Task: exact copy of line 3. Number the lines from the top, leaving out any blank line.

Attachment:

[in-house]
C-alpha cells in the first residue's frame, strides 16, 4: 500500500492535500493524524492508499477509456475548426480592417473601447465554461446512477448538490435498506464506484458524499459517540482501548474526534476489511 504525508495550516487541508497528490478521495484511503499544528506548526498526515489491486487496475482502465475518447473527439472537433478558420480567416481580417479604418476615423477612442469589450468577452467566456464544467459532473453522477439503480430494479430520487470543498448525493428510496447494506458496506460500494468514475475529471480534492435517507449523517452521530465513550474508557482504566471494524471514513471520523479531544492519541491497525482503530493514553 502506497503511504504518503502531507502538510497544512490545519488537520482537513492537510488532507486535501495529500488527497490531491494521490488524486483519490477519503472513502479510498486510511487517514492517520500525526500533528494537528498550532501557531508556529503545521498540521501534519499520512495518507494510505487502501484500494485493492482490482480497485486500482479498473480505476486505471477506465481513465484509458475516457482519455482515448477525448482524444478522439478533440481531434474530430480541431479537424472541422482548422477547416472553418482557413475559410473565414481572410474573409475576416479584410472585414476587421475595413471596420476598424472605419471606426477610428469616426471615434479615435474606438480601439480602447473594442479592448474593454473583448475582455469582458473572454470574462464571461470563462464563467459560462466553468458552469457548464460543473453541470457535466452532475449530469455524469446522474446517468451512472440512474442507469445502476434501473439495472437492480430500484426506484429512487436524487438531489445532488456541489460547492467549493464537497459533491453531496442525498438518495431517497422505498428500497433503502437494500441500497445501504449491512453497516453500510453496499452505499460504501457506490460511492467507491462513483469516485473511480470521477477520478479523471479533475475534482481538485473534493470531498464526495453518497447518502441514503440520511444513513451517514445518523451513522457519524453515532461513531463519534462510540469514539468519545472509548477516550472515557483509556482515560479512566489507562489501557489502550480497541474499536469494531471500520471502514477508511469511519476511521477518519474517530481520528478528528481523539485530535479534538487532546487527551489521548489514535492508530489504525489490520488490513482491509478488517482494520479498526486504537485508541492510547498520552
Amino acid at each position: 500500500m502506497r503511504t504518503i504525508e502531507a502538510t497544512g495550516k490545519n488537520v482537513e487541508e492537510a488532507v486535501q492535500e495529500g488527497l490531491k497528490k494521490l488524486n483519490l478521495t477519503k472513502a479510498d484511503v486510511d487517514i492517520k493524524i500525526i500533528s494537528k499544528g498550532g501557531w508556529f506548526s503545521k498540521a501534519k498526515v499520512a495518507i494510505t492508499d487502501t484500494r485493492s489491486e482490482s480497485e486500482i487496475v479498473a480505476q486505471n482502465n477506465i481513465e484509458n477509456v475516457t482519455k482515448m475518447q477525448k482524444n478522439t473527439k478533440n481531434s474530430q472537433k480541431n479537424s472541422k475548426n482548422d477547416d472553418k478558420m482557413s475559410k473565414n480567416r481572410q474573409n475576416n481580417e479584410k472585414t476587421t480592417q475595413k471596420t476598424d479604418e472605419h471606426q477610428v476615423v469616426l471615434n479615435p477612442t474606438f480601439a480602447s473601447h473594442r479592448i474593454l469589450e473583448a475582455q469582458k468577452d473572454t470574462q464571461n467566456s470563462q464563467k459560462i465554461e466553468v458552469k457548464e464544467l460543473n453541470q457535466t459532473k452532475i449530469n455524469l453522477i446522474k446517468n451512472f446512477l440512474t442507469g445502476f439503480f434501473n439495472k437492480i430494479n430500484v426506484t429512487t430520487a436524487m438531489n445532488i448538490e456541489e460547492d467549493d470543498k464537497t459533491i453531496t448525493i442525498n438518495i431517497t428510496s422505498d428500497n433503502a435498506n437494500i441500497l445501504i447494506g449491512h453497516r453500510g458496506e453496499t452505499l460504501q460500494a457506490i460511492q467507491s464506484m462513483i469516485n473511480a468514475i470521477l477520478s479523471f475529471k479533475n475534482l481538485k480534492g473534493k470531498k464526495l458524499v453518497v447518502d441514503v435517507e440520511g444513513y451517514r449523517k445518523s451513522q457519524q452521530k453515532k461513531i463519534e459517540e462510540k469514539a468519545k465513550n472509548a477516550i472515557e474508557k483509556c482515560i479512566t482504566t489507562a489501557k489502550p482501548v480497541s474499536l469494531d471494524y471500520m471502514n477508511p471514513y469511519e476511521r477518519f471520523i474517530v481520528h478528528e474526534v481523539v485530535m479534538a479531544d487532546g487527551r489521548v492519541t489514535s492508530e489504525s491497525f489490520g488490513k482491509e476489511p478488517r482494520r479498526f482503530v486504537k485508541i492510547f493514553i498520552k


Amino acid at each position: 500500500m502506497r503511504t504518503i504525508e502531507a502538510t497544512g495550516k490545519n488537520v482537513e487541508e492537510a488532507v486535501q492535500e495529500g488527497l490531491k497528490k494521490l488524486n483519490l478521495t477519503k472513502a479510498d484511503v486510511d487517514i492517520k493524524i500525526i500533528s494537528k499544528g498550532g501557531w508556529f506548526s503545521k498540521a501534519k498526515v499520512a495518507i494510505t492508499d487502501t484500494r485493492s489491486e482490482s480497485e486500482i487496475v479498473a480505476q486505471n482502465n477506465i481513465e484509458n477509456v475516457t482519455k482515448m475518447q477525448k482524444n478522439t473527439k478533440n481531434s474530430q472537433k480541431n479537424s472541422k475548426n482548422d477547416d472553418k478558420m482557413s475559410k473565414n480567416r481572410q474573409n475576416n481580417e479584410k472585414t476587421t480592417q475595413k471596420t476598424d479604418e472605419h471606426q477610428v476615423v469616426l471615434n479615435p477612442t474606438f480601439a480602447s473601447h473594442r479592448i474593454l469589450e473583448a475582455q469582458k468577452d473572454t470574462q464571461n467566456s470563462q464563467k459560462i465554461e466553468v458552469k457548464e464544467l460543473n453541470q457535466t459532473k452532475i449530469n455524469l453522477i446522474k446517468n451512472f446512477l440512474t442507469g445502476f439503480f434501473n439495472k437492480i430494479n430500484v426506484t429512487t430520487a436524487m438531489n445532488i448538490e456541489e460547492d467549493d470543498k464537497t459533491i453531496t448525493i442525498n438518495i431517497t428510496s422505498d428500497n433503502a435498506n437494500i441500497l445501504i447494506g449491512h453497516r453500510g458496506e453496499t452505499l460504501q460500494a457506490i460511492q467507491s464506484m462513483i469516485n473511480a468514475i470521477l477520478s479523471f475529471k479533475n475534482l481538485k480534492g473534493k470531498k464526495l458524499v453518497v447518502d441514503v435517507e440520511g444513513y451517514r449523517k445518523s451513522q457519524q452521530k453515532k461513531i463519534e459517540e462510540k469514539a468519545k465513550n472509548a477516550i472515557e474508557k483509556c482515560i479512566t482504566t489507562a489501557k489502550p482501548v480497541s474499536l469494531d471494524y471500520m471502514n477508511p471514513y469511519e476511521r477518519f471520523i474517530v481520528h478528528e474526534v481523539v485530535m479534538a479531544d487532546g487527551r489521548v492519541t489514535s492508530e489504525s491497525f489490520g488490513k482491509e476489511p478488517r482494520r479498526f482503530v486504537k485508541i492510547f493514553i498520552k